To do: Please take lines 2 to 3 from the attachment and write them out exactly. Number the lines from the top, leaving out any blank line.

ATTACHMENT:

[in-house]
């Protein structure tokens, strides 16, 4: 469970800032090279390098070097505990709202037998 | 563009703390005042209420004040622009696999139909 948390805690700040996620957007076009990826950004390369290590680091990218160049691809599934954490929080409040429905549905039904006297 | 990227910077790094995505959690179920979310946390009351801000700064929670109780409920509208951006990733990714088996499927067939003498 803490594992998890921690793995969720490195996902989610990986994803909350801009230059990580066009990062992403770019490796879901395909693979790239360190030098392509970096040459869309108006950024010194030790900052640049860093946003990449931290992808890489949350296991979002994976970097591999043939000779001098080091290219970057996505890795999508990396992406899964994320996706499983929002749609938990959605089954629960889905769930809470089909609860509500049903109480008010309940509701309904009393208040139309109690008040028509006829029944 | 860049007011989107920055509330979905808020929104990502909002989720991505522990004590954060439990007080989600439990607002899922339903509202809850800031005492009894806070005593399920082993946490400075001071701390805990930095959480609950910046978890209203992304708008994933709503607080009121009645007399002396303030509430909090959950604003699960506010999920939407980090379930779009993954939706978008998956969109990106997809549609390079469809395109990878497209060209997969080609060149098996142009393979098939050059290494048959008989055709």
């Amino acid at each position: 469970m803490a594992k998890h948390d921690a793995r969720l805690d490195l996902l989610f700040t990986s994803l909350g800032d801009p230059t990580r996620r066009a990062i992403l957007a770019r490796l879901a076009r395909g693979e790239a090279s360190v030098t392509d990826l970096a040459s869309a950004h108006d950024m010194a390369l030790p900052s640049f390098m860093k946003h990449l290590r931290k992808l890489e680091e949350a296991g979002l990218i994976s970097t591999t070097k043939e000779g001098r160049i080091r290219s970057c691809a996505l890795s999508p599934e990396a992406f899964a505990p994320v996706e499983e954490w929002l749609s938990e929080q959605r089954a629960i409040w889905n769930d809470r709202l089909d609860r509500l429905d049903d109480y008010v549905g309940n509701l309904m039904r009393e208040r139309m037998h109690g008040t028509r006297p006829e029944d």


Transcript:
């Protein structure tokens, strides 16, 4: 469970800032090279390098070097505990709202037998 | 563009703390005042209420004040622009696999139909 948390805690700040996620957007076009990826950004390369290590680091990218160049691809599934954490929080409040429905549905039904006297 | 990227910077790094995505959690179920979310946390009351801000700064929670109780409920509208951006990733990714088996499927067939003498 803490594992998890921690793995969720490195996902989610990986994803909350801009230059990580066009990062992403770019490796879901395909693979790239360190030098392509970096040459869309108006950024010194030790900052640049860093946003990449931290992808890489949350296991979002994976970097591999043939000779001098080091290219970057996505890795999508990396992406899964994320996706499983929002749609938990959605089954629960889905769930809470089909609860509500049903109480008010309940509701309904009393208040139309109690008040028509006829029944 | 860049007011989107920055509330979905808020929104990502909002989720991505522990004590954060439990007080989600439990607002899922339903509202809850800031005492009894806070005593399920082993946490400075001071701390805990930095959480609950910046978890209203992304708008994933709503607080009121009645007399002396303030509430909090959950604003699960506010999920939407980090379930779009993954939706978008998956969109990106997809549609390079469809395109990878497209060209997969080609060149098996142009393979098939050059290494048959008989055709």
């Amino acid at each position: 469970m803490a594992k998890h948390d921690a793995r969720l805690d490195l996902l989610f700040t990986s994803l909350g800032d801009p230059t990580r996620r066009a990062i992403l957007a770019r490796l879901a076009r395909g693979e790239a090279s360190v030098t392509d990826l970096a040459s869309a950004h108006d950024m010194a390369l030790p900052s640049f390098m860093k946003h990449l290590r931290k992808l890489e680091e949350a296991g979002l990218i994976s970097t591999t070097k043939e000779g001098r160049i080091r290219s970057c691809a996505l890795s999508p599934e990396a992406f899964a505990p994320v996706e499983e954490w929002l749609s938990e929080q959605r089954a629960i409040w889905n769930d809470r709202l089909d609860r509500l429905d049903d109480y008010v549905g309940n509701l309904m039904r009393e208040r139309m037998h109690g008040t028509r006297p006829e029944d």